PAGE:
Obviously, everyone quickly deployed the fix, right? Wrong. In reality we're talking about the Android ecosystem here, with the multiple phone carriers who are well known for not pushing security updates out to users. Oh, and the carriers lock the devices so that users cannot apply the patches themselves. Seems like a winning combination.

Score: 3/5 - Phantom of the Opera-ting System

4. Ashley Madison

Source: No Wedding
Not one to be out done on the sensitivity of information recovered, The Impact Team leaked some 25GB of customer data from Ashley Madison in August. Who is Ashley Madison, you ask? None other than that upstanding company who's motto is "Life is short. Have an affair." Clearly, their real motto was "Life is short. Security is for losers."

The data included roughly everything: financial information, names, addresses, and details of sexual fantasies. The internet took up harassing and bullying the victims whilst half the criminal underworld attempted to extort the victims. At least one person is known to have committed suicide, having directly cited the leak as their motivation for doing so.

Score: 5/5 - Security Blows

5. TalkTalk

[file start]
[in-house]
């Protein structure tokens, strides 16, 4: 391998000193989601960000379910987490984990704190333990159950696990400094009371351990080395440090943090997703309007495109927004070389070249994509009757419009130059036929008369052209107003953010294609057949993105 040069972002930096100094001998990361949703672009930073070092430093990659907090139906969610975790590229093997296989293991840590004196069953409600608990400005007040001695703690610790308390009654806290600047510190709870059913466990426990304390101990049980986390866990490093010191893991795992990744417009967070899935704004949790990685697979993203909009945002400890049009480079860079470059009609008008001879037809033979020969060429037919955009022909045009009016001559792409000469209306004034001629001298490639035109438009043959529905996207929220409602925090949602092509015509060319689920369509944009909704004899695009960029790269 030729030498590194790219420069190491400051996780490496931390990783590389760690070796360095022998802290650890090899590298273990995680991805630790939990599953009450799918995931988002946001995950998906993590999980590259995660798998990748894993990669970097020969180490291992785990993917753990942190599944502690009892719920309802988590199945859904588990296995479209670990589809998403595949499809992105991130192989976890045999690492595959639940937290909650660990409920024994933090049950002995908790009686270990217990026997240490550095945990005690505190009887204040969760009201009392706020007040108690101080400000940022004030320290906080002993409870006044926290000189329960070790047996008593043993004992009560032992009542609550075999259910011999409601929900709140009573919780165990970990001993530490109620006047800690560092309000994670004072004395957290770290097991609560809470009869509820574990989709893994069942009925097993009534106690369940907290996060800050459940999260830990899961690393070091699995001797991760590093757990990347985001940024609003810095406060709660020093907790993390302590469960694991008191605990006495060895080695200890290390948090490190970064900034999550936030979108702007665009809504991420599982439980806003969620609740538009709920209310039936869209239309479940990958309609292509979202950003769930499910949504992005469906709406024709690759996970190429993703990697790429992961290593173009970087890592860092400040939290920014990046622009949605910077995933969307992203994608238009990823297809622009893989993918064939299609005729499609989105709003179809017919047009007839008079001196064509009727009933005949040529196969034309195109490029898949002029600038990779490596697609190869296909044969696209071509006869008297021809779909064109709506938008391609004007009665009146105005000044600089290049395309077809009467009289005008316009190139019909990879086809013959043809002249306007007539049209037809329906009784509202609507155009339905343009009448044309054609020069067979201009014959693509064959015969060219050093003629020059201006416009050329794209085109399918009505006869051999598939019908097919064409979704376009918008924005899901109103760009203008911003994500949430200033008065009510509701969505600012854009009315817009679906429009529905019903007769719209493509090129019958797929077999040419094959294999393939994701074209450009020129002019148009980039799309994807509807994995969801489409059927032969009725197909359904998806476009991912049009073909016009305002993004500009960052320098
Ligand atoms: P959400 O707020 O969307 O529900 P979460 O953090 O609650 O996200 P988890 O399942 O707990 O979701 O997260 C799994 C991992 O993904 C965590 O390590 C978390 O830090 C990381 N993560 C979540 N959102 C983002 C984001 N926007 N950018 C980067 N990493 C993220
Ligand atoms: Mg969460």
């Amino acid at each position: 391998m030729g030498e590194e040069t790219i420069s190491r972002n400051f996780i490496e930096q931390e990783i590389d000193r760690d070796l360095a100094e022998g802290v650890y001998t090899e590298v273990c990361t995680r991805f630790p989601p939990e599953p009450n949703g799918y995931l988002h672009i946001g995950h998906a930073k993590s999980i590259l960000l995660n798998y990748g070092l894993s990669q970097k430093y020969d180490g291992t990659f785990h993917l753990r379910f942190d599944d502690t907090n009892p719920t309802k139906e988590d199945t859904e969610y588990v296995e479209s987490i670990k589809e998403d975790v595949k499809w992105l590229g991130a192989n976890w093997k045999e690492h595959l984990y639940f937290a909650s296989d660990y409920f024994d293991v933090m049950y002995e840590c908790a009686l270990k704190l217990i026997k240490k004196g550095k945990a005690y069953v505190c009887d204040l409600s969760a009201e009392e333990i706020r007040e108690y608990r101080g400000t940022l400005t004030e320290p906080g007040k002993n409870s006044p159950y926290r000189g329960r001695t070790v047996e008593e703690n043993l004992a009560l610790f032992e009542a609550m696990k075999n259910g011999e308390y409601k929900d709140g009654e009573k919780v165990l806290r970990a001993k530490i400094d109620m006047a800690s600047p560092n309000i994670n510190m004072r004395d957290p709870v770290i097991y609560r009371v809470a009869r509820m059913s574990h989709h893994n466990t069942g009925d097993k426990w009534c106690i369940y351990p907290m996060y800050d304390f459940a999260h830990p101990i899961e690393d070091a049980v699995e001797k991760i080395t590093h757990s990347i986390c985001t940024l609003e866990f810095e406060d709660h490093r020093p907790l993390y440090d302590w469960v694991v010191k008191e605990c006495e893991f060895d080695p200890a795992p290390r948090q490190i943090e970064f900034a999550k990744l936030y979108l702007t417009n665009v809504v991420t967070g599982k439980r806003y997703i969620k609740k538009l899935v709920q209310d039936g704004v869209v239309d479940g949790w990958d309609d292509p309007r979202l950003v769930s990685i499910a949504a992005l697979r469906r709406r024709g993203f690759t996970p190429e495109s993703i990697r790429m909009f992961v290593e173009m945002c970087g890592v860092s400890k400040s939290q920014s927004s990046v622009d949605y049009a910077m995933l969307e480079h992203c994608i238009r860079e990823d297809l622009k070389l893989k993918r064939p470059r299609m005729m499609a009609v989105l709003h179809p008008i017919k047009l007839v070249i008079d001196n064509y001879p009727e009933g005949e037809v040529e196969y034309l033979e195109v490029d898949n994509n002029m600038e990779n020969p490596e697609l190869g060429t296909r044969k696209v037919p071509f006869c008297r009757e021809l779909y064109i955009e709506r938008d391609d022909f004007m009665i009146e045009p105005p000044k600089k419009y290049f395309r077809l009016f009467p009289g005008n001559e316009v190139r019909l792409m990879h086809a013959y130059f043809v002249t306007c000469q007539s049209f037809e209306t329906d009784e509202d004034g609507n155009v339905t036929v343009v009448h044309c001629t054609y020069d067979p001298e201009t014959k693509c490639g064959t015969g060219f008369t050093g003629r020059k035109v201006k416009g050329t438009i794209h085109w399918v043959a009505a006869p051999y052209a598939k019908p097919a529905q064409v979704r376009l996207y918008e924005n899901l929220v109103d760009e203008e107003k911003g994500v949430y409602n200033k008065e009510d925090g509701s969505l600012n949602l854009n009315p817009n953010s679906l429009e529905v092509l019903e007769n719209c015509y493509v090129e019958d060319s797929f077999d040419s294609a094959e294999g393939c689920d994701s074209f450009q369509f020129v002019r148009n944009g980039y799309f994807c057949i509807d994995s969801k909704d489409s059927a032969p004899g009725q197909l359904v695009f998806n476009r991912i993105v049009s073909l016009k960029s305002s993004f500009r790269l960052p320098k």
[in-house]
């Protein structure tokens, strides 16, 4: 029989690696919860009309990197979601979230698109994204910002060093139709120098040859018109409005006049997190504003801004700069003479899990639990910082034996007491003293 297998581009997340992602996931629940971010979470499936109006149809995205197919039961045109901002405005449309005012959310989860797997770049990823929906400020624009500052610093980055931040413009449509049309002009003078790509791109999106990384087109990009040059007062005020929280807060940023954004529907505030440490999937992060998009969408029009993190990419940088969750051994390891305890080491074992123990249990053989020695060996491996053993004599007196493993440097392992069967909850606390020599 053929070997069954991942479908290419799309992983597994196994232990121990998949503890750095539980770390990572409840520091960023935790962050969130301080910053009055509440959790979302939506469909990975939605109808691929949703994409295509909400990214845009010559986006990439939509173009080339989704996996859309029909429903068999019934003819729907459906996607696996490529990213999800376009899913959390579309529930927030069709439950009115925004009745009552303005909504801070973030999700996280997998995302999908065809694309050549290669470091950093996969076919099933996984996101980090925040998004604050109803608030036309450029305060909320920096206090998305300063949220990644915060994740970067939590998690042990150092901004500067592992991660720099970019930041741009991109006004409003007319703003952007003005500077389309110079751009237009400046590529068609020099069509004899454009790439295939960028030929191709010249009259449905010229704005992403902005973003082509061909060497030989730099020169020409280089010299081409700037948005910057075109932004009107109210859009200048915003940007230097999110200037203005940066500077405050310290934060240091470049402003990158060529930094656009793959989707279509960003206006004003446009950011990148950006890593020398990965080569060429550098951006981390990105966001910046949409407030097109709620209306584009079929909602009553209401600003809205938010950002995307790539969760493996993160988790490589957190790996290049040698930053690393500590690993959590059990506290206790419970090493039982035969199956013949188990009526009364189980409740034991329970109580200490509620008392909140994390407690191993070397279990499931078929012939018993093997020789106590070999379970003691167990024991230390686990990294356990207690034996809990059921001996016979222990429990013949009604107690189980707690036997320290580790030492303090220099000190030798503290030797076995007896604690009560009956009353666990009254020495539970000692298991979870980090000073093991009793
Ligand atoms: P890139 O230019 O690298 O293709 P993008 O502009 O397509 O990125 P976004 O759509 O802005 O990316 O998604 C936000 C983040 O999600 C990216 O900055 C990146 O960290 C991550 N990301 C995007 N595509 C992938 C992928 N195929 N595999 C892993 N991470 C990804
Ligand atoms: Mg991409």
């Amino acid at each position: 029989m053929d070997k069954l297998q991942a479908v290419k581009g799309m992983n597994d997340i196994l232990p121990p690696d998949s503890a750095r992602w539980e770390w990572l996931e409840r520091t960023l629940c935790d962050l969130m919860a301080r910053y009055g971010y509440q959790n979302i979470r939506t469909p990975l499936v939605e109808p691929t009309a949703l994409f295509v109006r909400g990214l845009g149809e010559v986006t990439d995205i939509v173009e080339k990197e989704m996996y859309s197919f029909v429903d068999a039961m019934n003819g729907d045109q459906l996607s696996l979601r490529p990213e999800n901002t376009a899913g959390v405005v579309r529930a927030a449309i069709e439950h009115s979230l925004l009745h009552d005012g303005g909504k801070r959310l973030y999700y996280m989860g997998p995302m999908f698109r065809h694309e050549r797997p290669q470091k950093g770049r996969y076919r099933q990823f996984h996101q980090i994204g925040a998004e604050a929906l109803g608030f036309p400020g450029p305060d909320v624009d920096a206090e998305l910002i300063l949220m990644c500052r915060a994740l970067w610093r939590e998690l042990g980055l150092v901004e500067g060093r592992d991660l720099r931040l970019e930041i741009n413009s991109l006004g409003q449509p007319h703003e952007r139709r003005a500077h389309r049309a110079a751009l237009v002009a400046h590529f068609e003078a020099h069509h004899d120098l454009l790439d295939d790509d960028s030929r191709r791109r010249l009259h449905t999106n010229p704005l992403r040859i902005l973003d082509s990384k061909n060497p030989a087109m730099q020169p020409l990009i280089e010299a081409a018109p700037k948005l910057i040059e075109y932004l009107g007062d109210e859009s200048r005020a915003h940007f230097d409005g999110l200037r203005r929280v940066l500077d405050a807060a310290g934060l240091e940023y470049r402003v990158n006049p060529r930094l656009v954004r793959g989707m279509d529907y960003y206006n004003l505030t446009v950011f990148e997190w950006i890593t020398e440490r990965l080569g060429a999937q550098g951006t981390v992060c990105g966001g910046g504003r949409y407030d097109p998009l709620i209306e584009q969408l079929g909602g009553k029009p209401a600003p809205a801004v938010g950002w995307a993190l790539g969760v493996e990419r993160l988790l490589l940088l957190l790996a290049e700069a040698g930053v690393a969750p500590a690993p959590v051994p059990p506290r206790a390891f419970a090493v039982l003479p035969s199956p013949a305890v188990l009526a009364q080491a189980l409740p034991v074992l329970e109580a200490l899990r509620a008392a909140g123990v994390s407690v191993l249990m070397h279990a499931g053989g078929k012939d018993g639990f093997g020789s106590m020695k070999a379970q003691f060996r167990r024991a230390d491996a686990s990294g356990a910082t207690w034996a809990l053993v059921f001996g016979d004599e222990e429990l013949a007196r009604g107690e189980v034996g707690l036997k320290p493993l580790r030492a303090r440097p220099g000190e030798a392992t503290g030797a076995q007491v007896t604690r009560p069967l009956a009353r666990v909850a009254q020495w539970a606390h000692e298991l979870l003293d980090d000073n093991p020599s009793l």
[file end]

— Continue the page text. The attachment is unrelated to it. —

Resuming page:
Source: TalkTalk Logo
In October this year, TalkTalk's defences crumbled after coming under an alleged "significant and sustained cyber-attack" and purportedly leaked the details of some four million customers. Back in  reality, this was a simple SQL injection attack which could have been conducted by a relatively unskilled teenager in their bedroom. The attackers demanded a ransom of roughly £17 million. Eventually, TalkTalk revised their estimate of the number of records accessed down to approximately two hundred thousand, and the Metropolitan Police arrested a 15 year-old from Northern Ireland in connection with the breach.

After issuing a ransom demand and confusing the heck out of TalkTalk, the attackers either used or sold on the data, resulting in at least one victim losing nearly £3,000 to fraud. Finally, the CEO, Dido Harding, was hauled in front of a Home Affairs Select Committee and asked to account for TalkTalk's (in)actions regarding the incident, including allegations that they had "covered up both the scale and duration of this attack[.]" Nice.

Score: 3/5 - All Talk